Global personal computer shipments reached 76.6 million units in the first quarter of 2014, a 1.7 percent decline from the same time one year ago, according to preliminary data from Gartner.
Though PC shipments have been falling each quarter for the past seven quarters as compared to the same quarters one year before, this quarter’s shipments ease that rate of decline.
PC sales may have been helped by the expiration of XP, a Windows operating system Microsoft discontinued support for beginning in April, prompting users to begin buying new computing systems.
“All regions indicated a positive effect since the end of XP support stimulated the PC refresh of XP systems. Professional desktops, in particular, showed strength in the quarter,” Gartner principal analyst Mikako Kitagawa said in a statement. Japan, for instance, saw a 35 percent year-over-year increase in PC shipments, coinciding with the end of XP support, according to Gartner.
“The U.S. saw the gradual recovery of PC spending as the impact of tablets faded” Kitagawa said. In some markets, new consumers sometimes opt for tablets instead of desktop computers, according to a January Gartner report.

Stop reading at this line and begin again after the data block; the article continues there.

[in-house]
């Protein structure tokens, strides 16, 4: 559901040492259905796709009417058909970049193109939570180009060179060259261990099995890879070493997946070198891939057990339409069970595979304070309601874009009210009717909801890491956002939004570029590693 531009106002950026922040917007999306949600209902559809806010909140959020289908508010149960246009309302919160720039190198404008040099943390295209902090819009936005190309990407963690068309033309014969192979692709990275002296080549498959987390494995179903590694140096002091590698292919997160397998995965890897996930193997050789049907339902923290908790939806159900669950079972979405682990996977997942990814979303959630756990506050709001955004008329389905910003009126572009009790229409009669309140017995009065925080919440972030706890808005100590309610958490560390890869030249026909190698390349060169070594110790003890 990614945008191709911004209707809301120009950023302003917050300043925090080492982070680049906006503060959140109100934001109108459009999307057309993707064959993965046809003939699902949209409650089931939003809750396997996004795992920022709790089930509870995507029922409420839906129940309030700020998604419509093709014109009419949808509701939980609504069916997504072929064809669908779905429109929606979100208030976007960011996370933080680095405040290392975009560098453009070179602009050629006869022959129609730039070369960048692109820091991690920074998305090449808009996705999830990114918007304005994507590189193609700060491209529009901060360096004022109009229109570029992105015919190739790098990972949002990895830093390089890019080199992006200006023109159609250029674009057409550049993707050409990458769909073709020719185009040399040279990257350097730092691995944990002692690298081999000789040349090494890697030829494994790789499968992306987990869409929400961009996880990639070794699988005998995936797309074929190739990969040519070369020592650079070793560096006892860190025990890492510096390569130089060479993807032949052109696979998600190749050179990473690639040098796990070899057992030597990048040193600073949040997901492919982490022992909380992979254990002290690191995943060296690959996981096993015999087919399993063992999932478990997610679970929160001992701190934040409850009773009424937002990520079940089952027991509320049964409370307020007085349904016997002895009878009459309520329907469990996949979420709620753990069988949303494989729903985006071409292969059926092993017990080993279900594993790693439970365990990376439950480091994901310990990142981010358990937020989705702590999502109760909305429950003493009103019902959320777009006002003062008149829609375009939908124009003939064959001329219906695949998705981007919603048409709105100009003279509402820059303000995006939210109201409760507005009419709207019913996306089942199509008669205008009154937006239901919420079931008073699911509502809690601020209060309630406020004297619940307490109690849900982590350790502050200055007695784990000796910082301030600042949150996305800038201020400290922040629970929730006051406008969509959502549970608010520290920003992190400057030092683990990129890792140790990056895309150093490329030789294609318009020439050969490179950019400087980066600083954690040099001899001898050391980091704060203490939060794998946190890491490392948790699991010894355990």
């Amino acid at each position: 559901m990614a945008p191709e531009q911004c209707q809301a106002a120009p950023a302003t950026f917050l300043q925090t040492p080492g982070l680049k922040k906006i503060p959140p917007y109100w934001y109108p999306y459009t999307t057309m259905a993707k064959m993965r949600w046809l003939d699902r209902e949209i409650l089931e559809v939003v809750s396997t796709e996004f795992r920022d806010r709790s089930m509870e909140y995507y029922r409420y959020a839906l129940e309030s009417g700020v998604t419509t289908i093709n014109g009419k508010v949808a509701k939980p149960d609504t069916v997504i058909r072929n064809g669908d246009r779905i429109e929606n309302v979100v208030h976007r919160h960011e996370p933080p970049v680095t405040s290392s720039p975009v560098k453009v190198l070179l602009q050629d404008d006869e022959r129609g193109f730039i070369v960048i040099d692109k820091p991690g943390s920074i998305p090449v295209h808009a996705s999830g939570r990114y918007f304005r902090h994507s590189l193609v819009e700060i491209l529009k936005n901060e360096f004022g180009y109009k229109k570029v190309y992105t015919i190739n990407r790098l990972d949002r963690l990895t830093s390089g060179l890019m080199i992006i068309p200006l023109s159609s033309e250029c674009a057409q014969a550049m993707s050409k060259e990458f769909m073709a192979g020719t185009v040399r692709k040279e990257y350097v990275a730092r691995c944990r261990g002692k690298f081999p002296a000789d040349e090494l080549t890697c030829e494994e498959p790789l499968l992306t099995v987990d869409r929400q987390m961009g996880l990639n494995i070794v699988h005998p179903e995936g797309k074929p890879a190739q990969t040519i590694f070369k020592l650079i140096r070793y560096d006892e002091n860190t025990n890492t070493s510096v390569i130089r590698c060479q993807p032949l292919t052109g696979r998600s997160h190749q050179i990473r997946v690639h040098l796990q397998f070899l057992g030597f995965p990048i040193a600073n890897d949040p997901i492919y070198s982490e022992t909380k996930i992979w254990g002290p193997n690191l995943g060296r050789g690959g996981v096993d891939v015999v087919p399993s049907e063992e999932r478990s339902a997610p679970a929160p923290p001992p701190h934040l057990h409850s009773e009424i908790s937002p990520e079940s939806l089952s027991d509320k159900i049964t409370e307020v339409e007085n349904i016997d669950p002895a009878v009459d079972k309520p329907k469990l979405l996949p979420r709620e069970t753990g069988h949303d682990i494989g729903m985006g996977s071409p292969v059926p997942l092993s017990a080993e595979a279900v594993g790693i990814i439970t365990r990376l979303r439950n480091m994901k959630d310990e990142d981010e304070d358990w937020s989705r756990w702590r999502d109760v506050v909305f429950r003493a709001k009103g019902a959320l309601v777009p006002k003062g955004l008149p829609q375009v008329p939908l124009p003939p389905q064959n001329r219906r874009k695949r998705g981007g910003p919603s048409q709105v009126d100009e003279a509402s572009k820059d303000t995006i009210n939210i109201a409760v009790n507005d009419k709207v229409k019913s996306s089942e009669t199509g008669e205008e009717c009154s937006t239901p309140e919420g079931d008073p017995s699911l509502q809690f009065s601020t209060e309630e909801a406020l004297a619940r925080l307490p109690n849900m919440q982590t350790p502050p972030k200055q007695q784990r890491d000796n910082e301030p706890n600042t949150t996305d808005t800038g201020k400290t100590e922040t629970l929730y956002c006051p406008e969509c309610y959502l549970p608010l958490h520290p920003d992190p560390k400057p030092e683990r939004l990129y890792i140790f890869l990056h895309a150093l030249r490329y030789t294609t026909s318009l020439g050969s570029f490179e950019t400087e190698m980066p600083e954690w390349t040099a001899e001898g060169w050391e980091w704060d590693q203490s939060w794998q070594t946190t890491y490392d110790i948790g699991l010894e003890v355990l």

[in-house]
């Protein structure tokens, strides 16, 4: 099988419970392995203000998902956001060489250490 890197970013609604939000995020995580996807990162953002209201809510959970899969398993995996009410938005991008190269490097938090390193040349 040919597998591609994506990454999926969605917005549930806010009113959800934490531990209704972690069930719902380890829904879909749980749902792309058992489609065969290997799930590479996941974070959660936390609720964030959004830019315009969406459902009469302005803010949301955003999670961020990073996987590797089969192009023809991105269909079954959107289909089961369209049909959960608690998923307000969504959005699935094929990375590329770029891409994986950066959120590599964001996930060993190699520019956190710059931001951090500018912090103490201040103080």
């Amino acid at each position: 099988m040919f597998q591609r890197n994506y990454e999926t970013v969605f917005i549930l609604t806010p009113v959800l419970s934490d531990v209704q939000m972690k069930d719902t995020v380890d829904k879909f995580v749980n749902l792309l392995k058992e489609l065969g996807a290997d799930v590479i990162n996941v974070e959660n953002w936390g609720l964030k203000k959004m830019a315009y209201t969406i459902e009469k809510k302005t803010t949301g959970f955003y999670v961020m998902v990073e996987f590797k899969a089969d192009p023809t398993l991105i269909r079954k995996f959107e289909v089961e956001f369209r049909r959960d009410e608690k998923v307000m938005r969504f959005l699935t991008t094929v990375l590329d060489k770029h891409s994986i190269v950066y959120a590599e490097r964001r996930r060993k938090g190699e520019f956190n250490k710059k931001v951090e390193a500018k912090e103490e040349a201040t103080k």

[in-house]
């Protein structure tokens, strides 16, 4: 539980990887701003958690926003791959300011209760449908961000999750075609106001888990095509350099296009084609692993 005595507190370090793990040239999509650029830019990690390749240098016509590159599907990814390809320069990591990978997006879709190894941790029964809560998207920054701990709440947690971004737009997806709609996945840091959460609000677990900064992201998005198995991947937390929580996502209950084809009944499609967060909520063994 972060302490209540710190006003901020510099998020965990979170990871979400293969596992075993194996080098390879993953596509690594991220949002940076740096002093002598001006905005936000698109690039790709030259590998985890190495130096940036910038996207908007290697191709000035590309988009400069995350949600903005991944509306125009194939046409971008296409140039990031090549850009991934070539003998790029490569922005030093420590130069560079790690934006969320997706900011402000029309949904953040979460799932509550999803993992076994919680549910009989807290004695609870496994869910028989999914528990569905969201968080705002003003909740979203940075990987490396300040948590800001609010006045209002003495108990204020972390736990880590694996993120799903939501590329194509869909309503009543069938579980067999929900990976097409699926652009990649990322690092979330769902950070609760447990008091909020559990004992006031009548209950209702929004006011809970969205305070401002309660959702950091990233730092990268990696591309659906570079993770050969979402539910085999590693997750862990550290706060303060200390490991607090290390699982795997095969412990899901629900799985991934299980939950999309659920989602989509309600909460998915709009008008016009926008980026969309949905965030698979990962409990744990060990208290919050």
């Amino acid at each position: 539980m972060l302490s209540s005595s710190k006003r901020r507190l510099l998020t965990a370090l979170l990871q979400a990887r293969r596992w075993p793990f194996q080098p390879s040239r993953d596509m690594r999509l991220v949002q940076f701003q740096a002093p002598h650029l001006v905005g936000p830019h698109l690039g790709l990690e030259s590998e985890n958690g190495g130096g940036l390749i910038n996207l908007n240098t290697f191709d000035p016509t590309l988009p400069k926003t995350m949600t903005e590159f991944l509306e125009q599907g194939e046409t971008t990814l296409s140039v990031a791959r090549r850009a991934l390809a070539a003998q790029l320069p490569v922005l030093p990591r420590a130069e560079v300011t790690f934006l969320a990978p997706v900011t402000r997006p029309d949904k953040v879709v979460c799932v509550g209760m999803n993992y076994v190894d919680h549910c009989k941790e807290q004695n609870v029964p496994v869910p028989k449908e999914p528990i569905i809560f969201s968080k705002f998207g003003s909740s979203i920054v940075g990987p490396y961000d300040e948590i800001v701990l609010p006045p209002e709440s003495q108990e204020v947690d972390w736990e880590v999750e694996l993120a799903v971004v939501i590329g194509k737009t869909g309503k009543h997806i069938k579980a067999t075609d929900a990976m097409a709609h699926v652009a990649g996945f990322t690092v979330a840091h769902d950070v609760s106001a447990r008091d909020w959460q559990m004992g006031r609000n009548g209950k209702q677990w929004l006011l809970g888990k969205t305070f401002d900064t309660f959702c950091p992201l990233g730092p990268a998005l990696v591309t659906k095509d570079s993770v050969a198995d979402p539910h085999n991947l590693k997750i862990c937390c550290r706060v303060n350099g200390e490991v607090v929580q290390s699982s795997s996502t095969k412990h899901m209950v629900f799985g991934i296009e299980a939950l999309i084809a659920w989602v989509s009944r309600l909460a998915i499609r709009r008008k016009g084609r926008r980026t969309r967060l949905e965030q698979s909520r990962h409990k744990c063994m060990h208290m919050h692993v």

Top global vendors this quarter were Lenovo, Hewlett-Packard and Dell with 16.9, 16 and 12.5 percent of market share respectively.
About 14 million PC units shipped in the United States this quarter, up about 2 percent from the same time last year. HP led the market with about 25 percent of shipments.
“In terms of the major structural shift of the PC market, the U.S. market is ahead of other regions,” Kitagawa said.
“The U.S. PC market has been highly saturated with devices: 99 percent of households own at least one or more desktops or laptops, and more than half of them own both. While tablet penetration is expected to reach 50 percent in 2014, some consumer spending could return to PCs.”